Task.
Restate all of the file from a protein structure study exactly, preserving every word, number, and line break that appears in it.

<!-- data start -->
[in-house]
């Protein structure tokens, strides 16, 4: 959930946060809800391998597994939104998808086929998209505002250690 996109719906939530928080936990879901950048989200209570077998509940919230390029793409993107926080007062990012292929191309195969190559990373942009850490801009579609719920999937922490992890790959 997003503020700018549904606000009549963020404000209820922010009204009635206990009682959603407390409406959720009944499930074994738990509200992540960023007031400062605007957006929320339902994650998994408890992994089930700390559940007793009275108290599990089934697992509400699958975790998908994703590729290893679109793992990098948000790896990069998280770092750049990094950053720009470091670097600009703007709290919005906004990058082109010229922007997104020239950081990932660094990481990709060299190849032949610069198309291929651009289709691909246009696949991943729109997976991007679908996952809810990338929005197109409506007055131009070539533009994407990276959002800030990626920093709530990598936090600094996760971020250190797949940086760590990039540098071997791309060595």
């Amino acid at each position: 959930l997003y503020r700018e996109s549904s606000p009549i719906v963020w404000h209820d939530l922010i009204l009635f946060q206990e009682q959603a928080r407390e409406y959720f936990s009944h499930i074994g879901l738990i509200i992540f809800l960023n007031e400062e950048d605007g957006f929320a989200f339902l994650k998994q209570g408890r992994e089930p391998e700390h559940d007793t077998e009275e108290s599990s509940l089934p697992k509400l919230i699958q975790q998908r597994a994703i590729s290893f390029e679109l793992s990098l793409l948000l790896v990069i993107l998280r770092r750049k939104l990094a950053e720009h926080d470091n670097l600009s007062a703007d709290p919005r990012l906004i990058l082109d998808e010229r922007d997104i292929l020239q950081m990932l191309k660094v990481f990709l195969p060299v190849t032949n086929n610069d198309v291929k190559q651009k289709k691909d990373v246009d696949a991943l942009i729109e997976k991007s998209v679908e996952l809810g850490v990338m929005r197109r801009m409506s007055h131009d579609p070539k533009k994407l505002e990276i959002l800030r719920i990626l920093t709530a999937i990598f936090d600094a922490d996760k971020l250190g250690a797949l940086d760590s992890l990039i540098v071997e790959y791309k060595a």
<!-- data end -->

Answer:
[in-house]
């Protein structure tokens, strides 16, 4: 959930946060809800391998597994939104998808086929998209505002250690 996109719906939530928080936990879901950048989200209570077998509940919230390029793409993107926080007062990012292929191309195969190559990373942009850490801009579609719920999937922490992890790959 997003503020700018549904606000009549963020404000209820922010009204009635206990009682959603407390409406959720009944499930074994738990509200992540960023007031400062605007957006929320339902994650998994408890992994089930700390559940007793009275108290599990089934697992509400699958975790998908994703590729290893679109793992990098948000790896990069998280770092750049990094950053720009470091670097600009703007709290919005906004990058082109010229922007997104020239950081990932660094990481990709060299190849032949610069198309291929651009289709691909246009696949991943729109997976991007679908996952809810990338929005197109409506007055131009070539533009994407990276959002800030990626920093709530990598936090600094996760971020250190797949940086760590990039540098071997791309060595």
């Amino acid at each position: 959930l997003y503020r700018e996109s549904s606000p009549i719906v963020w404000h209820d939530l922010i009204l009635f946060q206990e009682q959603a928080r407390e409406y959720f936990s009944h499930i074994g879901l738990i509200i992540f809800l960023n007031e400062e950048d605007g957006f929320a989200f339902l994650k998994q209570g408890r992994e089930p391998e700390h559940d007793t077998e009275e108290s599990s509940l089934p697992k509400l919230i699958q975790q998908r597994a994703i590729s290893f390029e679109l793992s990098l793409l948000l790896v990069i993107l998280r770092r750049k939104l990094a950053e720009h926080d470091n670097l600009s007062a703007d709290p919005r990012l906004i990058l082109d998808e010229r922007d997104i292929l020239q950081m990932l191309k660094v990481f990709l195969p060299v190849t032949n086929n610069d198309v291929k190559q651009k289709k691909d990373v246009d696949a991943l942009i729109e997976k991007s998209v679908e996952l809810g850490v990338m929005r197109r801009m409506s007055h131009d579609p070539k533009k994407l505002e990276i959002l800030r719920i990626l920093t709530a999937i990598f936090d600094a922490d996760k971020l250190g250690a797949l940086d760590s992890l990039i540098v071997e790959y791309k060595a």